In the eye of the 'Obamacare' storm?
By Steve Boggs, publisher of The Saline Courier
President Obama’s health care reform effort plan had some good things in it, and some bad things in it. We’re already seeing the good parts of it – like the elimination of waiting periods and lifetime benefit caps – and it’s making a profound difference at street level.
The bad parts of it, including how to pay for the 30 million Americans who do not have medical coverage, go into effect in 2014. That’s where things get very gray when it comes to "Obamacare." Former House Speaker Nancy Pelosi said as much during the fight on Capitol Hill to pass this sweeping overhaul of our health care system, when she blurted out, “We have to pass it to see what’s in it.”
Indeed. It’s been more than three years since it passed, and there remains a lot we don’t know about it. At the consumer level, employers really do not know how it will impact existing insurance plans. The insurance exchanges are still in their infancy, and the nuts and bolts of how to use them haven’t even begun to trickle down to the masses.
There are aspects to "Obamacare" that make sense. Eliminating exclusions for pre-existing conditions was a good thing. There are too many chronic diseases in this country to count, and excluding coverage of those diseases for anyone who had gone more 63 days without health insurance was/is a travesty.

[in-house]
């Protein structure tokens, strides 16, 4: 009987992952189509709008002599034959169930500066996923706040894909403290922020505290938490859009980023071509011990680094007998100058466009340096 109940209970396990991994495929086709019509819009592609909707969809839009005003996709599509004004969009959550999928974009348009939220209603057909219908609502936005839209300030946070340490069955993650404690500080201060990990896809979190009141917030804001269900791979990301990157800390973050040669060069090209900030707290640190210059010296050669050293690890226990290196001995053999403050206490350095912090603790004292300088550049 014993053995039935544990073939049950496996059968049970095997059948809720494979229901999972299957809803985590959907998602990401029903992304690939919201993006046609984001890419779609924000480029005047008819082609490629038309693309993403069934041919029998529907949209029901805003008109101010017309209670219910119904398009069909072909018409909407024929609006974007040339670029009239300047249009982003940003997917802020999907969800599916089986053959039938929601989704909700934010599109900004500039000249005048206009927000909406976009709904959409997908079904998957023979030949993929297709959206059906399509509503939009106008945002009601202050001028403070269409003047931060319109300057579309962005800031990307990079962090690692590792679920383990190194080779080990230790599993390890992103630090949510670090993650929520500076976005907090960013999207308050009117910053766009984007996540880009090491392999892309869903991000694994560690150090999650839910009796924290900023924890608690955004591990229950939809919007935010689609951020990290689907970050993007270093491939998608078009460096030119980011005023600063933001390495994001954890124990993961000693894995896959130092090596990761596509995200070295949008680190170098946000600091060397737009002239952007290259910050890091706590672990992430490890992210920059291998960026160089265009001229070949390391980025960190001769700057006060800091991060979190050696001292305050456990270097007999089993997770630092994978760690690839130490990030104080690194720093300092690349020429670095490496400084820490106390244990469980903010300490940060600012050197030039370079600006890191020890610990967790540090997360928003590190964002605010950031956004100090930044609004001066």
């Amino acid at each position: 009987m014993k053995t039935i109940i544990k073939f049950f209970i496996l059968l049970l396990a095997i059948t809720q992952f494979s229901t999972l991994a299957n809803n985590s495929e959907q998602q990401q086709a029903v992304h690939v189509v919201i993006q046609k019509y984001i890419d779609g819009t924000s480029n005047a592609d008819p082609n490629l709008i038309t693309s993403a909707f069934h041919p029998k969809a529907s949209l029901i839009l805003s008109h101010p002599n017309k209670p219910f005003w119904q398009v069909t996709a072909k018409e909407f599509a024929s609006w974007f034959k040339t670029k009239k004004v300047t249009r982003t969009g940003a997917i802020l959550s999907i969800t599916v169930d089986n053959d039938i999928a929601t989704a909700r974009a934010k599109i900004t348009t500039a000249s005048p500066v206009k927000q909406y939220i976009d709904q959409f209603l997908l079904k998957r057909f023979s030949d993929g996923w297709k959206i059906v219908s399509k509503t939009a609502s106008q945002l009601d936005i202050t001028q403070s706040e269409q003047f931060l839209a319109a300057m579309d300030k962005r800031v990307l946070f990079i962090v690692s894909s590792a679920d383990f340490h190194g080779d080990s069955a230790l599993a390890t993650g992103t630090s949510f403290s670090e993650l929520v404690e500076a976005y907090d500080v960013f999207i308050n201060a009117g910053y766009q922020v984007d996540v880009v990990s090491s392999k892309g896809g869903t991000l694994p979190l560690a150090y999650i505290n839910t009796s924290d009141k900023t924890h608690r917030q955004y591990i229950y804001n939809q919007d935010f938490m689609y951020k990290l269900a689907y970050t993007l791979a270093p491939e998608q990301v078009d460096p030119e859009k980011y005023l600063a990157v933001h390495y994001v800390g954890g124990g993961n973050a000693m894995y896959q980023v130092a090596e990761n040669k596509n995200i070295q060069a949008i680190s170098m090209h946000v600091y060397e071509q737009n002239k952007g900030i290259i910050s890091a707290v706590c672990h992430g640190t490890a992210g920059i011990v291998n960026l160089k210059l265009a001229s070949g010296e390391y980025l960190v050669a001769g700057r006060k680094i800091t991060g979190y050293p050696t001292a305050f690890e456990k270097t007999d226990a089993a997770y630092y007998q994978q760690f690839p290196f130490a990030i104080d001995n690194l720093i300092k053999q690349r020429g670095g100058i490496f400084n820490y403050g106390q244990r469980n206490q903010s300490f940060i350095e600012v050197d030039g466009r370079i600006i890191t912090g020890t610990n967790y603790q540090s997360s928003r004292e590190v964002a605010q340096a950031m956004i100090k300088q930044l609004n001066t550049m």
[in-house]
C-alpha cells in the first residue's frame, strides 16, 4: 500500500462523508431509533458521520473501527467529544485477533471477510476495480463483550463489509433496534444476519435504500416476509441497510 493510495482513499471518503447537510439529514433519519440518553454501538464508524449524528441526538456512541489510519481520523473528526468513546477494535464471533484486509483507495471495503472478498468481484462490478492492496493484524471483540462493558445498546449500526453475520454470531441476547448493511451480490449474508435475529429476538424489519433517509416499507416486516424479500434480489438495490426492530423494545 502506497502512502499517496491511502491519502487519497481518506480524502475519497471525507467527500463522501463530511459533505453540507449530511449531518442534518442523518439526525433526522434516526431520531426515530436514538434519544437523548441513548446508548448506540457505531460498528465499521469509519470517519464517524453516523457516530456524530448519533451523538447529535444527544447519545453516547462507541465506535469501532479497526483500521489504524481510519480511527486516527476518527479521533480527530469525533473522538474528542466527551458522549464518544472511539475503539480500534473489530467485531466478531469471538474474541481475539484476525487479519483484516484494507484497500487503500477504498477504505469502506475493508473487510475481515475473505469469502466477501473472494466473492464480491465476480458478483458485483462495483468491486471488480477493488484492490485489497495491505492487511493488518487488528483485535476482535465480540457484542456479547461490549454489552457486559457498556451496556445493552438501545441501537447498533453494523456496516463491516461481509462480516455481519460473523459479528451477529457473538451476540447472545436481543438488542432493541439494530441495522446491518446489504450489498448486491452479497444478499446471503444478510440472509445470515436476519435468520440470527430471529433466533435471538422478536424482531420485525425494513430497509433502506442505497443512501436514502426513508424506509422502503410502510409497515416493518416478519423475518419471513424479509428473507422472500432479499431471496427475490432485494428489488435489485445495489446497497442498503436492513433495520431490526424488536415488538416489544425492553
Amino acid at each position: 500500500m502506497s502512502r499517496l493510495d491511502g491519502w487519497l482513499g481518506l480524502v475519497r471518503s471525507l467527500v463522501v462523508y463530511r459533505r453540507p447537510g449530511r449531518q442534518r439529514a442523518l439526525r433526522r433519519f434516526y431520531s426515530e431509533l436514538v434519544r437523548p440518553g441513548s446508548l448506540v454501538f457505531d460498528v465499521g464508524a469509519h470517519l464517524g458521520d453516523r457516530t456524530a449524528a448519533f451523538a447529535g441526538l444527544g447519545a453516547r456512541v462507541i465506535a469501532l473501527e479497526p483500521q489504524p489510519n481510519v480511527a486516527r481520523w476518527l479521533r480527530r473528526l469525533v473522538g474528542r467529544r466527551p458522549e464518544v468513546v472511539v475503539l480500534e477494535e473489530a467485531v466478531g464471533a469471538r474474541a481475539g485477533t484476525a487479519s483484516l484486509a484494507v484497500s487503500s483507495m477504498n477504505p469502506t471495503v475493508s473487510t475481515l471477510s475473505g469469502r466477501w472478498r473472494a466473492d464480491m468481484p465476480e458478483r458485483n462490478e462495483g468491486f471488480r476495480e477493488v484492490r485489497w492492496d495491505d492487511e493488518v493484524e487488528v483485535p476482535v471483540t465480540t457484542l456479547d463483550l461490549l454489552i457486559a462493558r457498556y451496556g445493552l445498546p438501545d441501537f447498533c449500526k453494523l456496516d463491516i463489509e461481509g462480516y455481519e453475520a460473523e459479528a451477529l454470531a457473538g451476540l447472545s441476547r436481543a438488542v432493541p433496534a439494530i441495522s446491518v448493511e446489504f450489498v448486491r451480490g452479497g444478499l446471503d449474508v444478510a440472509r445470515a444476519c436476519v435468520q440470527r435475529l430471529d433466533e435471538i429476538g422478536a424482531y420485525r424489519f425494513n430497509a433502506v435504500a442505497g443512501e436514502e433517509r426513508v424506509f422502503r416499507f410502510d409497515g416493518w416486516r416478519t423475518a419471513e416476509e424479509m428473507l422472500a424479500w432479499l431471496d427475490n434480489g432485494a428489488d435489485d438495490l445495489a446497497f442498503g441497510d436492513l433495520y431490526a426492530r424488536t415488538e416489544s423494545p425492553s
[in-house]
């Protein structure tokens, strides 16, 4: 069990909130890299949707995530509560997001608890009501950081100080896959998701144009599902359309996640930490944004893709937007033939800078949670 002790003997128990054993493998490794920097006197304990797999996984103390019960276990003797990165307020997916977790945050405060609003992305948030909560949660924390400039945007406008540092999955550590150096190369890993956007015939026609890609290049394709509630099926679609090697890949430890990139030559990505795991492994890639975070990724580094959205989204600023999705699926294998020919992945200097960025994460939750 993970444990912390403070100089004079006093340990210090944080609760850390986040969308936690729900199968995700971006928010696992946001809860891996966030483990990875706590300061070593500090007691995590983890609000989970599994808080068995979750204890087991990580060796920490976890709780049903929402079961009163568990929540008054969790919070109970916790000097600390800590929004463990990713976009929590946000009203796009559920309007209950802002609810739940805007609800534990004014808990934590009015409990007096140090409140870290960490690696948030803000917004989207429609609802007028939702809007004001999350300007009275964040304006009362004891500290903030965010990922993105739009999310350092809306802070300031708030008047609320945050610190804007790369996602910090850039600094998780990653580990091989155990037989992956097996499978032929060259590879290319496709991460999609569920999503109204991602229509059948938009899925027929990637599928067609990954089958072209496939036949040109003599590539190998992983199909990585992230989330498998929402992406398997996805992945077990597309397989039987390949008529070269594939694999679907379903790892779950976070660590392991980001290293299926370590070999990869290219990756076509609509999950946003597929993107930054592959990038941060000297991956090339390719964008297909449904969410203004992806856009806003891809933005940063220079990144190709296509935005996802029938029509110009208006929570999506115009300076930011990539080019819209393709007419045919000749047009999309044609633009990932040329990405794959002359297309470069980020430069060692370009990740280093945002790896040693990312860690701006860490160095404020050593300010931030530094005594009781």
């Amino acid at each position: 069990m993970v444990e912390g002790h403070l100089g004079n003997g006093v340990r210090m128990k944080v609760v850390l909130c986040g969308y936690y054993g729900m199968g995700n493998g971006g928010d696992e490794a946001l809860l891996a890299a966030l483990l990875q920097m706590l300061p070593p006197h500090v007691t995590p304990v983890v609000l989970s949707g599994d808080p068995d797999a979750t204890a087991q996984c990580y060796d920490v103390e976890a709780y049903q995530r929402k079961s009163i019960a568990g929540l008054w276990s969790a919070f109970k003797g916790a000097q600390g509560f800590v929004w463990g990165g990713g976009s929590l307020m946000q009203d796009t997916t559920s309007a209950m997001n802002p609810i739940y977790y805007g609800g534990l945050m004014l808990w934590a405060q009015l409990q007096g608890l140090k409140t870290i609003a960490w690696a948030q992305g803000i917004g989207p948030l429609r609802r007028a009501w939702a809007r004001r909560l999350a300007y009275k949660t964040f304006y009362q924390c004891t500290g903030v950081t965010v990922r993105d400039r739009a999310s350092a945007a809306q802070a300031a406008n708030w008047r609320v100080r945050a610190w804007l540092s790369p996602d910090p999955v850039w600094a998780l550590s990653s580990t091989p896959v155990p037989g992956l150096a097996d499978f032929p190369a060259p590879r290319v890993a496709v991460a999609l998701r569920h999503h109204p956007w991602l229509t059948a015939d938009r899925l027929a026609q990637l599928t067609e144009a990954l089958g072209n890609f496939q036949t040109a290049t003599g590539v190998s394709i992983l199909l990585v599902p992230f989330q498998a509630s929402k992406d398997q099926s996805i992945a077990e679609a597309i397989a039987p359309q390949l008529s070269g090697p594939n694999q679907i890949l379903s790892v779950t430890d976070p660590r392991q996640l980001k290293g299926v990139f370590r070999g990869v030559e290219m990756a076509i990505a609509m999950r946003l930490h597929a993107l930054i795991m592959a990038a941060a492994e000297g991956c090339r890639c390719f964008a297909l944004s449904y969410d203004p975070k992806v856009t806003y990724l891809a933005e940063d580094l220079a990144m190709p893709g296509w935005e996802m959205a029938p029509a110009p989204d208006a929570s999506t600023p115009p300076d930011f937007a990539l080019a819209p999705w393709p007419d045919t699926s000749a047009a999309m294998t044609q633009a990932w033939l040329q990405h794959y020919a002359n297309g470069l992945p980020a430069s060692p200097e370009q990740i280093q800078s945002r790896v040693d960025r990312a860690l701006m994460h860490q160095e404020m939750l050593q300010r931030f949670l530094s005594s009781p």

Eliminating lifetime benefit caps also makes sense. One million bucks doesn’t go far in health care these days. Those dealing with cancer know this reality all too well.
Taking out the waiting period also made sense. How many of us have sweated for 90 days, hoping we didn’t get sick, or break a leg or something? Yeah, been there myself.
Extending health care coverage for dependents to the age of 26 was fairly controversial, but it has been a godsend to many families. Most young people graduate from college at 22 or 23 years of age. In today’s economy, finding a job is difficult to do, and finding a job at company that offers health care coverage is even more difficult. Having a two or three-year window to keep your kids on your health insurance isn’t ideal, but it’s better than having tens of thousands of college grads out there without coverage.
Right now a growing number of people are looking at Obamacare in a new light, because the benefits of the law have kicked in first. We’re looking around and thinking, “This isn’t so bad, is it?”
While I find myself in the same boat, I’m watching with interest as the other side of the bill makes its way to the surface. I want to know how much the rest of us are going to have to pay to subsidize health care benefits for those who do not have them. I’m also curious how many out there without coverage elected not to pay for it, rather than simply can’t afford it.
In most plans, the company you work for pays up to two-thirds of the health care premium each month, and you pay the other third. How will those ratios change? What happens to Medicare? More specifically, how much will that deduction line on your check change?
Until the bad stuff hits, we’re all basking in the glow of good "Obamacare." Check back in a year, after the bills from bad "Obamacare" start hitting our collective mailbox, and see if it was all worth it.
Until then, enjoy the eye of the storm.